Much of this game design came from Schafer’s fascination with ancient folklore, particularly the Aztec beliefs of the afterlife. As a college student, Schafer studied under folklorist Alan Dundes at the University of California at Berkley. Schafer was fascinated by the Aztec concepts of death, “We learned about this land where the dark souls go, and where they have to make this four- year journey,” Said Schafer in an interview back in 1998. “Later I learned that they also fight all these obstacles on the way, and I thought, ‘That’s it. That’s a story.”
Schafer also found inspiration from classic noir movies, such as Casablanca and Chinatown, and found the concept of a corrupt, crime ridden afterlife to be a favorable jumping off point for the game. “In the Day of the Dead folklore, people are buried with money so they’ll have it to spend in the next world,” said Shafer.” And often it is hidden in the lining of the coffins so other souls won’t steal it. That idea that greed and avarice still take place in the next world fascinated me, and became a key plot element for the game.”
It also helps that Schafer’s patented, self-aware sensibilities reflect into the game as well. The characters of Glottis or Chepito come to mind as the perfect, overt comic relief foil for the sarcastic cynic that Manny is presented as. In fact, the crazy fifty plus characters inhabiting the 120 different scenes in the game is what gives Grim Fandango it’s charm, it is a fun adventure just to see who, and what, is going to happen next.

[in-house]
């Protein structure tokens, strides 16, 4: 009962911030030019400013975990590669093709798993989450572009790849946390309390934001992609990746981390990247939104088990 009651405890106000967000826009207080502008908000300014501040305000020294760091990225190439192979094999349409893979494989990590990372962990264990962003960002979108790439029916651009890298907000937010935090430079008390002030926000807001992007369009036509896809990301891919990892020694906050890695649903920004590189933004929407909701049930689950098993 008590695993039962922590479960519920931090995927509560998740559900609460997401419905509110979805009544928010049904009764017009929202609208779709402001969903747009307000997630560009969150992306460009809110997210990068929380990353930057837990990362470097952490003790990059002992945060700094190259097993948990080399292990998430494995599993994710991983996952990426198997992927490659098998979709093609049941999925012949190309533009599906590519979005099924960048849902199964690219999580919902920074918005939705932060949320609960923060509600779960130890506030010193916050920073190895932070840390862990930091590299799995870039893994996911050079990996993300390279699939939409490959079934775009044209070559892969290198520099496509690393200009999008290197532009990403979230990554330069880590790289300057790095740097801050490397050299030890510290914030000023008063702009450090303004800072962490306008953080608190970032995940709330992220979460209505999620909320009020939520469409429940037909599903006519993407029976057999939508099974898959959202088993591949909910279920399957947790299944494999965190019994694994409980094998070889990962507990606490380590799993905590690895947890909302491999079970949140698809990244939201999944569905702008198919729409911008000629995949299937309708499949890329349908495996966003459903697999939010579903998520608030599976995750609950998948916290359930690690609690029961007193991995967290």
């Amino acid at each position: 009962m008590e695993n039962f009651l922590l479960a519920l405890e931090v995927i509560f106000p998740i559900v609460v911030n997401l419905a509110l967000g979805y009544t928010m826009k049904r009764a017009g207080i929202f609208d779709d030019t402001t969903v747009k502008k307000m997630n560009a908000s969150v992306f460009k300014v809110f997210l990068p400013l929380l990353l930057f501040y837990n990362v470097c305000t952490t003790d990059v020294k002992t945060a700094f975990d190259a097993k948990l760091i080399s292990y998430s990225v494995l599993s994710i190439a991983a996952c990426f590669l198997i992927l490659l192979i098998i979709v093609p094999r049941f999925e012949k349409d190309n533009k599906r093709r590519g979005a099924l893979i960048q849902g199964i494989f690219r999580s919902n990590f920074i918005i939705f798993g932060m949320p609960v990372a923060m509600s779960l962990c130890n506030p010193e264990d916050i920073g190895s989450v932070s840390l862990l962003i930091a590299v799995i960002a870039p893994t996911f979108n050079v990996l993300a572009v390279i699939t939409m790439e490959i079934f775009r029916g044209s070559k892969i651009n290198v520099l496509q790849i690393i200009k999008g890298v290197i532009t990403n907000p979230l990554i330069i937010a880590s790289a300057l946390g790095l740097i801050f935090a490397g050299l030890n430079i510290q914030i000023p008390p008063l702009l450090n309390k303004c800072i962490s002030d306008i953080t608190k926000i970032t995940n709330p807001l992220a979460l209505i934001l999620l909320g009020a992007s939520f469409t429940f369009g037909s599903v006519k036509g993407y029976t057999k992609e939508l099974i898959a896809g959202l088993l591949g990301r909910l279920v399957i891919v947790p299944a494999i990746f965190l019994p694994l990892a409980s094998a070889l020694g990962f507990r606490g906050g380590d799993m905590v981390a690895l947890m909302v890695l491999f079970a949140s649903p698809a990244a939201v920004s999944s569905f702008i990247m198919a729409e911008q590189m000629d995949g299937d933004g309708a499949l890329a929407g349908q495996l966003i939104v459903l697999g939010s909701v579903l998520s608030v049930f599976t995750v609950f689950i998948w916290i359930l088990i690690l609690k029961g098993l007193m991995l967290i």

Much of the praise for Grim Fandango comes from the overall artistic design. The artwork was headed by Peter Chan, who created the calaca-like characters populating Grim Fandango. Everything was rendered in full 3-D thanks to a new programming script, Lua, which would later be used for gaming classics such as Baldur’s Gate. All of this was accented with full motion cut scenes during certain points in the plot. To also present less of a game-vibe, Grim Fandango is completely HUD-less. Manny would tilt his head towards important objects, which would be the prompt that something can be interacted with in some form.
Grim Fandango is no doubt a great game, despite the shortcomings it does have. Like all adventure games in the day, the emphasis on using objects in conjunction with each other to solve puzzles is still present here. Thankfully the action is broken up into four distinct years, so carrying over items for a one-time use throughout the game is minimal. There are also puzzles involving what you say to certain characters, as well as some timing puzzles which offer a break from the standard milieu of the genre. In fact, in 2008 Shafer released the puzzle design document of Grim Fandango to show the non-linear style of logic that the game attempted to use.
While not perfect, Grim Fandango is the last great adventure game classic. It showcased all the best traits of what an adventure game can be, right down the littlest details and the jazzy 1940’s era soundtrack. It is no wonder it is still a popular game, even after nearly seventeen years later, for the diehard fans of the genre. Sadly, Grim Fandango, while a critical success, was not a financial one. It is often cited as one of the last big adventure game ever made and is the last major adventure game from the now defunct LucasArts, who during the early 1990s was a major player in the genre.
Perhaps now is the time for Grim Fandango to truly shine. With the recent success of Telltale Games and Wadjet Eye games, plus Double Fine, Schafer’s current developmental studio often dipping back into the genre with titles such as Stacking or Broken Age, Grim Fandango returning now is perhaps the breath of fresh air those old bones need. If nothing else, it is a game worth the look for it’s imaginative world, high quality acting and production values, and offbeat black comedy.
Adventure games are back in style, and Grim Fandango may finally get the financial success it deserved nearly seventeen years ago.